What were they thinking of? What kind of change management process did they have? Did they do focus groups or a survey to find that their customers were willing to change to American Express after explicitly coming to MBNA for the card they wanted.

If the hardware store suddenly shipped hammers to all those who bought screwdrivers would there be an uproar?

What would you do?

Check the math please

While I was not a math major, I did pretty well in this subject so help me here, did some one check these numbers?

"One in 10 people says they or a member of their household has paid a bribe in the past year, according to a global opinion survey published on Thursday."

Okay; 1 in 10, that is 10% right.

"It was followed by Nigeria, Kenya, Lithuania and Moldova - all countries where at least one in three people admitted paying bribes."

Okay; 1 in 3, that is 33% right.

Now isn’t 33% more than 10% ??

Thursday, December 09, 2004

What is China?

Proposed Jeopardy game questions:

1 - The #3 maker of PC's worldwide?

2 - They have developed Linux for use on mobile phones?

3 - Tom Peters is right on about this country as the rising force to be reckoned with?

Yes, the answer to all these questions would be -> What is China?

The IBM - Levono deal is getting a lot of press. What was just announced is Palm buying China MobileSoft to bring Linux to mobile phones.

The "Value Proposition" from CMS's web site reveals:

Our message to OEMs, ODMs, and vendors of mobile phones is:
· Give us your device hardware and we can provide the software, user-interface, and support to create a high quality, cost effective consumer product
· Give us your specifications for a mobile device or Internet appliance and we can give you a complete reference design ready for manufacture and assembly
· Let us provide you with cost-effective applications such as SMS, MMS, email, browser, PIM functions, games, etc., for your Smart Phones and Feature Phones

Looks like PalmSource has decided to take them up on their offer.

This is getting more interesting. The two moves are just the latest steps in the globablization of the world's economy.

Customer Service Kudos - USPS

Got off the train this morning at South Station (Boston, MA), stopped at the Ft. Point Channel post office next door, and took a number. I was 56 and they were working on 43 with only one person working the counter. There was hustle and bustle behind the counter area so I started wondering what was up, where was additional help, would someone notice the line and so something about it? The group of us waiting I could tell was thinking the same thing.

A gentleman did poke through the doorway, coffee in hand and survey the situation. Picked up his Nextel, squawked someone and step back through the door as they responded in a rather loud voice. Okay, this could get interesting.

A few more people come through the door taking numbers, and we moved along to "44 now being served at counter 5" (the only counter active).

The same gentleman comes back through the door, coffee in hand, and starts asking if there is anything we can process using the machines. I had used the stamp machines before but wanted to weigh an envelop for a stamp as well as get stamps and the machine I had used previously only dispensed stamps. He indicated there was a machine in the lobby that would do both. I acknowledged I would try it and followed him to the lobby.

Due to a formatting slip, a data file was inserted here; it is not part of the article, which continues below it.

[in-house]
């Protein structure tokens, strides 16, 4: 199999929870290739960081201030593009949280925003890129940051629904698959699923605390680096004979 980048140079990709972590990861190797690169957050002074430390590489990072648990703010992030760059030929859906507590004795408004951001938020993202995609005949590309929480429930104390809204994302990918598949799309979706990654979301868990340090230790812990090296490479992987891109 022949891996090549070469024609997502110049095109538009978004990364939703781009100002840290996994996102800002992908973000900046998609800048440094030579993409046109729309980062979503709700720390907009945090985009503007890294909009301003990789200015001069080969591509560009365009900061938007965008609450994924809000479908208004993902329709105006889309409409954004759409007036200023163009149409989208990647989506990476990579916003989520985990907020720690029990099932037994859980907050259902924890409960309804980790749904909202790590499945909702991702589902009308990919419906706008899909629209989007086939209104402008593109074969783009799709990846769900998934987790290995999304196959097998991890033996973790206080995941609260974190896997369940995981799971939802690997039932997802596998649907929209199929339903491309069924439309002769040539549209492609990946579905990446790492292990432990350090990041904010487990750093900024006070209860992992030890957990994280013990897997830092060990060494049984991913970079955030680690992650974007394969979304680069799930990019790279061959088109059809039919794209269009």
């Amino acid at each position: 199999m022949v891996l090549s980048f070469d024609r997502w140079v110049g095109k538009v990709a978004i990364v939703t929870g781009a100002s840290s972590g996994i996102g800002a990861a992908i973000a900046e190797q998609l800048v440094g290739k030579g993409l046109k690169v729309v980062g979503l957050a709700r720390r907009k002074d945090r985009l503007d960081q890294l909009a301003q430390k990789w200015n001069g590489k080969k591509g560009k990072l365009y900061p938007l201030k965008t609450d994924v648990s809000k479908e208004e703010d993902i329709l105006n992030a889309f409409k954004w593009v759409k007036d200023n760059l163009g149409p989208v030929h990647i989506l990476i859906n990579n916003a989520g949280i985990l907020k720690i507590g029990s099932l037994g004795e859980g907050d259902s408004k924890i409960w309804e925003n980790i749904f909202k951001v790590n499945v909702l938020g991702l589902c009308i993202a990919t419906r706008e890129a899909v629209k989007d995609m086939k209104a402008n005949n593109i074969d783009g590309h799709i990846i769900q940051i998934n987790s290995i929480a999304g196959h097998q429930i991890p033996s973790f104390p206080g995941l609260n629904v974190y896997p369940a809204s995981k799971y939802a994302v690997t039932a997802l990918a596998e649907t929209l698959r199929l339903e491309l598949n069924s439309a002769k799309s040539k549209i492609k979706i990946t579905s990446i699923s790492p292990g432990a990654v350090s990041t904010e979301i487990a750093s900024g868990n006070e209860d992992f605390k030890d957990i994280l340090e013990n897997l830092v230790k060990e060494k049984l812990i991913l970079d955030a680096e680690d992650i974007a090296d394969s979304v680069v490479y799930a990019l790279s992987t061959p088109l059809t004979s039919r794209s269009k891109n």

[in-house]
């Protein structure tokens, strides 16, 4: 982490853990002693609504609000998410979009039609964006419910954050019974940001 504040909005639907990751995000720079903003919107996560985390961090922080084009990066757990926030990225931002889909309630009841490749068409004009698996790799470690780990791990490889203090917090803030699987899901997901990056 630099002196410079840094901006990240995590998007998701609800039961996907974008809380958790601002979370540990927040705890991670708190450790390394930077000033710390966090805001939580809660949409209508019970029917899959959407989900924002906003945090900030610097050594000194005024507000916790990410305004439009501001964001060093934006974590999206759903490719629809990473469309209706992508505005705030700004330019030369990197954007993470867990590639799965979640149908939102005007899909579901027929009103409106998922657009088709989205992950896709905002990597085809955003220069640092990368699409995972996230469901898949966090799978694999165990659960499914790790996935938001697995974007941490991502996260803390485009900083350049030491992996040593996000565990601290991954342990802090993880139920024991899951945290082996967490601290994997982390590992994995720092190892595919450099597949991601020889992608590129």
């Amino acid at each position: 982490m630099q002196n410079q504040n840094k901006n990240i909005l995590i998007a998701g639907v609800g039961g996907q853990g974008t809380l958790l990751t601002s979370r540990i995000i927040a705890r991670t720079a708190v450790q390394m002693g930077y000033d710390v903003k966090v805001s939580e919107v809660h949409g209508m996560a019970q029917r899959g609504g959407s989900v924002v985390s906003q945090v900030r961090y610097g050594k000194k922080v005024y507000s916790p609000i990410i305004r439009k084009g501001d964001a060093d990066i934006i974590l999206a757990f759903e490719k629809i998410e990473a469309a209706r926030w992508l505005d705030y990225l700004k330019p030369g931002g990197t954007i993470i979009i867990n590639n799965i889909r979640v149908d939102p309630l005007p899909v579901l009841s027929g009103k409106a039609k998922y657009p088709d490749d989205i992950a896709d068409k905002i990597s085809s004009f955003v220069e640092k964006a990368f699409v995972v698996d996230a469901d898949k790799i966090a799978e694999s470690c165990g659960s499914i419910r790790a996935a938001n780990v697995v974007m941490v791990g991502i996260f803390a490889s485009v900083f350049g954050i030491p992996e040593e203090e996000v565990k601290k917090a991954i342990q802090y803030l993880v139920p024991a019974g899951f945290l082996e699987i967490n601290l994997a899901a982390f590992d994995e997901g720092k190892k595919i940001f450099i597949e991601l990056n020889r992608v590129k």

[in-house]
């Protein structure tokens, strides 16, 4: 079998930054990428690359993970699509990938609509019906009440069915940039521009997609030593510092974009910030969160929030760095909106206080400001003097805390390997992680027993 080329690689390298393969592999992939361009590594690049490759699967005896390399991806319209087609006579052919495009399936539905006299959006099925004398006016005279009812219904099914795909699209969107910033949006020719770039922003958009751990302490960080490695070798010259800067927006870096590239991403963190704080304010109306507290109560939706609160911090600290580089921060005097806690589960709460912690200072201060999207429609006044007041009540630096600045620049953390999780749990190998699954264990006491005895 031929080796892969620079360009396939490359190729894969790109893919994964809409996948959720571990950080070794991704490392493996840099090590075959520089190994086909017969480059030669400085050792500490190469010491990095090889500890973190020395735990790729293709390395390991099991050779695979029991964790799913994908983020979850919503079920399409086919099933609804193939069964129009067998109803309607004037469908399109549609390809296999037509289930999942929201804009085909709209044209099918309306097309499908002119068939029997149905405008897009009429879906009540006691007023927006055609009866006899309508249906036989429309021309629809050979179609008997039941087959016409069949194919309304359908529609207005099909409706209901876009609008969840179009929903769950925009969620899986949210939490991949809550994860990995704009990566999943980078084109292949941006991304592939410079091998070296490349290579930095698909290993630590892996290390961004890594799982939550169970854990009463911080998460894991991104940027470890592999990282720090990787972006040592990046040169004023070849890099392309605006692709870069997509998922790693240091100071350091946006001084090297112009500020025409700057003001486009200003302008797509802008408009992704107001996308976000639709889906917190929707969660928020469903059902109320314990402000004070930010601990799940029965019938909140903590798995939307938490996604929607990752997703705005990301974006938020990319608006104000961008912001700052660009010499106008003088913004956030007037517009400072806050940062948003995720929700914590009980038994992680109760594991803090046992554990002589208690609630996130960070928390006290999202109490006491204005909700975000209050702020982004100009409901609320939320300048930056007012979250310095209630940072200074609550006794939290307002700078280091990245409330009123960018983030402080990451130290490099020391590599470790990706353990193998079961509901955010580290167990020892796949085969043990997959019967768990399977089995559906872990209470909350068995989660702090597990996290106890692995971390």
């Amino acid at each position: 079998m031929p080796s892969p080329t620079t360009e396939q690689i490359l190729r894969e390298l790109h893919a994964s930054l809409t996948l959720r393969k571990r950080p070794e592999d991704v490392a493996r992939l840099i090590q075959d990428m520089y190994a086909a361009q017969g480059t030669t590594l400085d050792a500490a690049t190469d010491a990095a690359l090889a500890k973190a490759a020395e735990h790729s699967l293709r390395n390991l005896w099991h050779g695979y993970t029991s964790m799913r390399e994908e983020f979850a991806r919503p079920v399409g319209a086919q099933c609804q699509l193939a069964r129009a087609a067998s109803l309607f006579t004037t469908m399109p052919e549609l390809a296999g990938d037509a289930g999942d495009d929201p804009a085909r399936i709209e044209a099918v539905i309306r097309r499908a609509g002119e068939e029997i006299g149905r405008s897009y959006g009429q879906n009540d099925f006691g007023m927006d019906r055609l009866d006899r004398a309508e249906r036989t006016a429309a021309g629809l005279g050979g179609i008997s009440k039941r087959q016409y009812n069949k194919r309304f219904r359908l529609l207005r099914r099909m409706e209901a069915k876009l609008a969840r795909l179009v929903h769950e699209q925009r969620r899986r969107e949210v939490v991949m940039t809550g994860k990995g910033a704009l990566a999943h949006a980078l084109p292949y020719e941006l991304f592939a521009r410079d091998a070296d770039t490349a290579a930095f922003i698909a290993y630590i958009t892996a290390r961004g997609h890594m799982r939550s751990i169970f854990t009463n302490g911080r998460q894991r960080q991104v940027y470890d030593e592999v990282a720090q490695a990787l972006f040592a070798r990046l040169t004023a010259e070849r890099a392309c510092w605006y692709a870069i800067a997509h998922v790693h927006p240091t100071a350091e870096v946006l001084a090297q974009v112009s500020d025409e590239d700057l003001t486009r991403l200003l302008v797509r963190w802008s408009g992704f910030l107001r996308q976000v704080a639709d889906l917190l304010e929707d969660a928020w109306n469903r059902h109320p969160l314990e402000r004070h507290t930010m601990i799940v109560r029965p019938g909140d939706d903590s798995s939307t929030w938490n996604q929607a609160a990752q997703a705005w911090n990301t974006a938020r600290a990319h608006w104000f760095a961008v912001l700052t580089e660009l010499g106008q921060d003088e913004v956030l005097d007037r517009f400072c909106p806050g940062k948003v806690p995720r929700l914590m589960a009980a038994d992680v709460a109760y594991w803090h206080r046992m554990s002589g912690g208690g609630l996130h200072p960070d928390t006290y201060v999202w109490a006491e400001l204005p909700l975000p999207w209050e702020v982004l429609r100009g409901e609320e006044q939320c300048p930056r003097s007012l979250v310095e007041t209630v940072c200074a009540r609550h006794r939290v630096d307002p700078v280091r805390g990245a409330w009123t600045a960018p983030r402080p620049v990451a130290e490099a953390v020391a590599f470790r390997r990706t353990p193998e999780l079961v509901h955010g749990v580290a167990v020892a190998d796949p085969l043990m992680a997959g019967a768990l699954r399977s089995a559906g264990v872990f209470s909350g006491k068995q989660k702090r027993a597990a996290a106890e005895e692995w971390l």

(I had not noticed the machine when I arrived as it was hidden by a couple of postal workers having a chat with their coffees.)

The gentleman, clearly now a manager, talked me through the use of the machine. It was quick and easy weighing the envelop, printing the postage for it, offering an other transaction, and then dispensing the sheets of stamps, and ultimately the credit card receipt.

Not bad at all! The window was now serving 51 and I was headed out the door. Thank you sir!

Now, this posting is clearly meant to share the experience. Maybe you'll be able to take advantage of the machine and avoid a wait this season.

The recommendation to USPS would be to do something more by way of customer education or awareness of the machines and their capabilities. This can reduce the wait and improve the experience dealing with this group. A win/win situation!

Wednesday, December 08, 2004

Childhood & Imaginary Friends

Thanks to David Pescovitz at Boing Boing for this posting.

Research by Univ. of Washington and Univ. of Oregon has turned up that two-thirds of school-age children have an imaginary companion by age seven. It also turns out this seems to be a good thing.

A teaser from this article:
"The researchers also looked at childhood impersonation -- pretending to be an imaginary character -- and found it to be almost universal. Virtually all preschoolers pretended to be an animal or another person and 95 percent of the school-age children engaged in impersonation. The researchers did not look at impersonation in the same detail as they did imaginary companions, and were surprised that so many school-age children continued to engage in the activity. One tantalizing finding was that school-age children who did little or no impersonation scored low on emotional understanding of other people, according to Carlson.

She said that fantasy -- interacting with imaginary friends and impersonation -- plays a role in child development, both cognitively and emotionally. This kind of activity allows children to manage social situations in a safe context, such as practicing how to handle conflict with something that may or may not talk back to them. Cognitively it helps them deal with abstract symbols and thought, which leads them to abstract thought about their own identity. "